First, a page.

A rise in retail prices will result in dependent users struggling to afford their previous levels of use. These issues are be compounded as various sources of income are reduced due to the lockdown: those in precarious employment positions may lose their job; people who raise money through begging are earning less thanks to quiet metropolitan areas, people who shoplift cannot steal from shops that are closed; people who sell sex are struggling to find clients willing to be in close contact. There is anecdotal evidence that heroin and crack cocaine dealers in Bristol are now offering £5 bags as standard – because their customers are struggling to scrape together the £10 that a usual bag would cost. There are also national reports of £10 bags that are half the size they were three weeks ago.

A strict lockdown would make it more difficult for dealers to reach their customers. There are already numerous accounts of dealers using food delivery networks and disguising themselves as key workers to continue trading. The incredibly efficient dial-a-dealer services, who can typically deliver drugs quicker than a pizza, appear to be continuing unabated for now. County Lines activity does appear to have slowed down, with adult dealers doing more of the leg work rather than exploiting children. If the lockdown does indeed end in May, any disruption to drug supply would be short lived.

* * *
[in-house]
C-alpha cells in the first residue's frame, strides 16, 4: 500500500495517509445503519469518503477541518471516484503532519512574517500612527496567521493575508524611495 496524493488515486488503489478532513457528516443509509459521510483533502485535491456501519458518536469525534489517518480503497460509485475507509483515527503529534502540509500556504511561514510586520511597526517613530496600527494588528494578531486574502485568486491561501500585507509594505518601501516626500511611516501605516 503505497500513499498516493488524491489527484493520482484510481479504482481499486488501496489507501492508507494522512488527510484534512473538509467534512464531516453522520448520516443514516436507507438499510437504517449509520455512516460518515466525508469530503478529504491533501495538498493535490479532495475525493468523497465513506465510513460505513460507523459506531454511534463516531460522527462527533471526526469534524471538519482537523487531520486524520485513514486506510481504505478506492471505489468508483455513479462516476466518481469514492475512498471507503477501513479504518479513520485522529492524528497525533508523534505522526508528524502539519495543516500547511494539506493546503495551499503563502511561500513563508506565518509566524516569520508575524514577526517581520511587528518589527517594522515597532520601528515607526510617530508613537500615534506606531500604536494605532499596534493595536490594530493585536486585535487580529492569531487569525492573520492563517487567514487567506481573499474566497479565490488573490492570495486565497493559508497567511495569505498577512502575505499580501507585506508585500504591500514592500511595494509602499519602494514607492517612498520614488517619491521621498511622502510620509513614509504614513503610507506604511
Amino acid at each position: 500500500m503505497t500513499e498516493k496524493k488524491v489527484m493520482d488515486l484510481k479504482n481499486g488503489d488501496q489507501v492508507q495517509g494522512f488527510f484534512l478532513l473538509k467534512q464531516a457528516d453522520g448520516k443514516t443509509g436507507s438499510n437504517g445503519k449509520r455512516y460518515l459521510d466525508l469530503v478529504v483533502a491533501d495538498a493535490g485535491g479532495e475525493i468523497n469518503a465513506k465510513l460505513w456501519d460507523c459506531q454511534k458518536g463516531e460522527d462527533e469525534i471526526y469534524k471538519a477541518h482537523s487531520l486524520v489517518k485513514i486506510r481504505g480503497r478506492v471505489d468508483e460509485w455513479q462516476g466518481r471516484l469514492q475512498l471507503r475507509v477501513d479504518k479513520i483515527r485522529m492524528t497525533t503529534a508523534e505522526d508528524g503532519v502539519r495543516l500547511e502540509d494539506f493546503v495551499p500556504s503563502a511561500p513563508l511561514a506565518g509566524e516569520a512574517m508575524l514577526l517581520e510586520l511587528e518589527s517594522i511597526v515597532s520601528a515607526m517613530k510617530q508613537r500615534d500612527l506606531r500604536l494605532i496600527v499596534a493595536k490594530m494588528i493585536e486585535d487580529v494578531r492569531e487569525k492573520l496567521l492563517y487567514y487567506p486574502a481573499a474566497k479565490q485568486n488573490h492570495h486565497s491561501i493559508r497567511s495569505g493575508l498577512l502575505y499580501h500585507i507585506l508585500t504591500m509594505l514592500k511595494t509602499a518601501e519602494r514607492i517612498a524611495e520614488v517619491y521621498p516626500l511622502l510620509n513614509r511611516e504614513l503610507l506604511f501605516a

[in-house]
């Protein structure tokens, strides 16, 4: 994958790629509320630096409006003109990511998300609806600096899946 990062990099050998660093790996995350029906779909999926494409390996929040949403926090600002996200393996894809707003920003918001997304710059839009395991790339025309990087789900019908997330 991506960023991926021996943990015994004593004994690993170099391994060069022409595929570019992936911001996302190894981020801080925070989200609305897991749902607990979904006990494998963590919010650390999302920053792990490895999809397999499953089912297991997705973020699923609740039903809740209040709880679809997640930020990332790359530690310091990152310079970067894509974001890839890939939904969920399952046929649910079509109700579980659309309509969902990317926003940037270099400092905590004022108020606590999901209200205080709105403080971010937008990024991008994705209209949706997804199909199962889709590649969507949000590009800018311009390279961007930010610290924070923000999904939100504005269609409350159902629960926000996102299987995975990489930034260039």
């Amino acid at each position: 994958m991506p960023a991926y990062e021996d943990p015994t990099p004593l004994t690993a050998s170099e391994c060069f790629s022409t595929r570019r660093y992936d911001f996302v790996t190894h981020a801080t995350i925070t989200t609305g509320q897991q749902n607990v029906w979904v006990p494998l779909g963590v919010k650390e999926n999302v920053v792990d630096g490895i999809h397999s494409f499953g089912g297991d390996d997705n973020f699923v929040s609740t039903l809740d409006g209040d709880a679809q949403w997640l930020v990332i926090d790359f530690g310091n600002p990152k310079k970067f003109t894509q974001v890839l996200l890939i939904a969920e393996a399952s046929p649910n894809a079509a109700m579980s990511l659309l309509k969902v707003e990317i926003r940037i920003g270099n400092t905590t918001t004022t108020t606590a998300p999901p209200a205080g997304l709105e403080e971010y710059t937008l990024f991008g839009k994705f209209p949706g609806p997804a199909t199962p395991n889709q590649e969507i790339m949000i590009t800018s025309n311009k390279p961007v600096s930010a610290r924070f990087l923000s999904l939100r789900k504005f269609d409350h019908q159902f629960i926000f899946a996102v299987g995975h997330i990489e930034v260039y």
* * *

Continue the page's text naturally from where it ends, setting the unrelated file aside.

Impact on purity of illicit substances and drug taking behaviour

There is evidence that users are stockpiling supplies, which is in turn contributing to price rises. Policy experts Ian Hamilton and Alex Stevens have speculated that those who are stockpiling their drug of choice are likely to end up using more than usual. The lockdown is resulting in boredom, increased psychological stress and isolation – which could trigger higher levels of drug use. Group therapy meetings – like Alcoholics Anonymous – are now mostly taking place online, but service users have reported that videoconferencing meetings are inevitably less effective than face-to-face sessions. Those who struggle with technology will certainly experience reduced levels of support.

Illicit drugs in general are very likely to become more adulterated as time progresses. A post-lockdown ‘return to normal’ could lead to an increase in overdose deaths, if batches of heroin become unexpectedly strong. However, there are signs that some people are changing their behaviours: there are anecdotal reports of some drug users who are now refusing to share crack pipes and needles, wearing gloves while purchasing drugs or planning to stick to their methadone prescriptions rather than use heroin.

Wider social impacts of COVID19 and drug use